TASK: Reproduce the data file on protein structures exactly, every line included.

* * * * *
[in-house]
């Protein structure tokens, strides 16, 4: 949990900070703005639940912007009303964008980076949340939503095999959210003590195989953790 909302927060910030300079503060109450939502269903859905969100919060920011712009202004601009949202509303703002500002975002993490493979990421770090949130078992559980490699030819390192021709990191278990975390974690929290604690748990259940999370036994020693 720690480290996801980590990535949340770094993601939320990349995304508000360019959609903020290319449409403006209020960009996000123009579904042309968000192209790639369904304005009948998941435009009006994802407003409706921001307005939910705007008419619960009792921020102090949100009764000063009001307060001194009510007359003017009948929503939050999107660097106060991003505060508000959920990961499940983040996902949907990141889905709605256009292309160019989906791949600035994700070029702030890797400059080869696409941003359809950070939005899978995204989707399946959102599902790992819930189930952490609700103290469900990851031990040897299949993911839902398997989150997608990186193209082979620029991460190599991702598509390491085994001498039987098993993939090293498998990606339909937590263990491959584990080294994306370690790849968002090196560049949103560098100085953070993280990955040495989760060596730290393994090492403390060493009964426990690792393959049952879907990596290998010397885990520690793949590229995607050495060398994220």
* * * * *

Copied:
[in-house]
């Protein structure tokens, strides 16, 4: 949990900070703005639940912007009303964008980076949340939503095999959210003590195989953790 909302927060910030300079503060109450939502269903859905969100919060920011712009202004601009949202509303703002500002975002993490493979990421770090949130078992559980490699030819390192021709990191278990975390974690929290604690748990259940999370036994020693 720690480290996801980590990535949340770094993601939320990349995304508000360019959609903020290319449409403006209020960009996000123009579904042309968000192209790639369904304005009948998941435009009006994802407003409706921001307005939910705007008419619960009792921020102090949100009764000063009001307060001194009510007359003017009948929503939050999107660097106060991003505060508000959920990961499940983040996902949907990141889905709605256009292309160019989906791949600035994700070029702030890797400059080869696409941003359809950070939005899978995204989707399946959102599902790992819930189930952490609700103290469900990851031990040897299949993911839902398997989150997608990186193209082979620029991460190599991702598509390491085994001498039987098993993939090293498998990606339909937590263990491959584990080294994306370690790849968002090196560049949103560098100085953070993280990955040495989760060596730290393994090492403390060493009964426990690792393959049952879907990596290998010397885990520690793949590229995607050495060398994220």